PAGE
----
I think I’m going to have to take a break from contemporary domestic thrillers as soon as I finish reading the ones that are already in my TBR stacks. Lately, they all read the same to me. With familiar plots and twists, they don’t wow me anymore like they once did, and I had been hoping that Shari Lapena would be the author to break this trend.
I don’t even know why I put so much stock in Lapena’s writing when I hadn’t read any of her books before, other than having heard so many great things about her debut thriller The Couple Next Door. In hindsight, this was my mistake – when you hope for unicorns and miracles, you are mostly tempting fate to roll you downhill. 😛
Anyway enough ranting for now.
A Stranger in the House follows Karen and Tom Krupp, a young married couple, who are still in their honeymoon phase. Close to their second wedding anniversary, Tom returns to their upstate New York home one night to find both Karen and her car missing. The state of their kitchen tells him that Karen had been in the middle of making dinner, but he can’t figure out why his wife, who is such a stickler for safety, would leave home without locking the front door, or taking her phone and purse.
While Tom frantically calls Karen’s friends to find out her whereabouts, the police come to inform him that Karen had been in an accident in the shady part of town. Witnesses have said that Karen was speeding, running red lights, before finally hitting a pole, but Tom’s initial reaction to all this is disbelief. The Karen he knows, is a law-abiding citizen who had never even got much as a parking ticket. So what could have led her to be so reckless that night? It looks like neither Tom or the cops are going to get a satisfactory answer to this from Karen anytime soon as she is suffering from amnesia due to the trauma. But when the police find a dead body not far from Karen’s crash site, they find her amnesia way too convenient for their liking.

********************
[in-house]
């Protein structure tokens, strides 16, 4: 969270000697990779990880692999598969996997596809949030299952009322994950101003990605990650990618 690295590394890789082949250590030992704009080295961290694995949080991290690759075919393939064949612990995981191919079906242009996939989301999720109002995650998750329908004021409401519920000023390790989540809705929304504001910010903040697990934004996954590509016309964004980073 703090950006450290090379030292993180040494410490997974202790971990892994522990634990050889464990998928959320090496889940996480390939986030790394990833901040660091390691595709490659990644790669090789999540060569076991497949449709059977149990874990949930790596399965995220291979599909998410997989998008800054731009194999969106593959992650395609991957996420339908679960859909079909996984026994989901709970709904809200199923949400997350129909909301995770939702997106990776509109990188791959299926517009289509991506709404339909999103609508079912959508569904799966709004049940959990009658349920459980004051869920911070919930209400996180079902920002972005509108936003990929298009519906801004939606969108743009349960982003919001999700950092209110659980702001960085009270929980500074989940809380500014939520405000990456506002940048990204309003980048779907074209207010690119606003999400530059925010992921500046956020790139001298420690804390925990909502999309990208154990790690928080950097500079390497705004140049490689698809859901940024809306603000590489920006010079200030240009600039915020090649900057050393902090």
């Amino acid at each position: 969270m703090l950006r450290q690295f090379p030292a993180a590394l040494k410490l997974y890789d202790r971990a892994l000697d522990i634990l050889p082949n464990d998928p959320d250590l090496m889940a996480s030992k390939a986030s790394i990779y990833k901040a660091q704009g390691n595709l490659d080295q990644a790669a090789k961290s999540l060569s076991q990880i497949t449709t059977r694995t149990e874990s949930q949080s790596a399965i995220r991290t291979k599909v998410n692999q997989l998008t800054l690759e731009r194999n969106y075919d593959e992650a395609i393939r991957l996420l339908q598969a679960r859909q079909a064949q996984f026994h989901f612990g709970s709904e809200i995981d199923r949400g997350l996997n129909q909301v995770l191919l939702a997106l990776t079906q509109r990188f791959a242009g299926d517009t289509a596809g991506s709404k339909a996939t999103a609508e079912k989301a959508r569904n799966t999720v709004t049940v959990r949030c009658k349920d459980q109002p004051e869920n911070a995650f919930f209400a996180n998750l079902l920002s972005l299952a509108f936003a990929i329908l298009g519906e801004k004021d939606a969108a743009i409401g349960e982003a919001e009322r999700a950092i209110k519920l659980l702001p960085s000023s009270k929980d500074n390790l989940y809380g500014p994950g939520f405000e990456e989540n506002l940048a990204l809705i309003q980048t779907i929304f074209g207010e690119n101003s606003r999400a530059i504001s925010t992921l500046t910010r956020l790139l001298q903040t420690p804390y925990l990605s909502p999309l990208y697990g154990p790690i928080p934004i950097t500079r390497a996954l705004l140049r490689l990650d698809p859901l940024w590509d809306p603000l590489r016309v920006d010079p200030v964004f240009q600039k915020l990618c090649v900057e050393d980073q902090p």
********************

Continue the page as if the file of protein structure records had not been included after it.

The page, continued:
Like most domestic thrillers, A Stranger in the House centers around a seemingly perfect marriage that has its own fissures – both spouses are hiding secrets they should have told each other a long time ago. So as these secrets get revealed, the novel hits the right amount of suspense and fun. However, I have read way too many similar-ish thrillers to rave about this. 3-stars.
Note: Many thanks to Penguin for sending me a review copy of A Stranger in the House.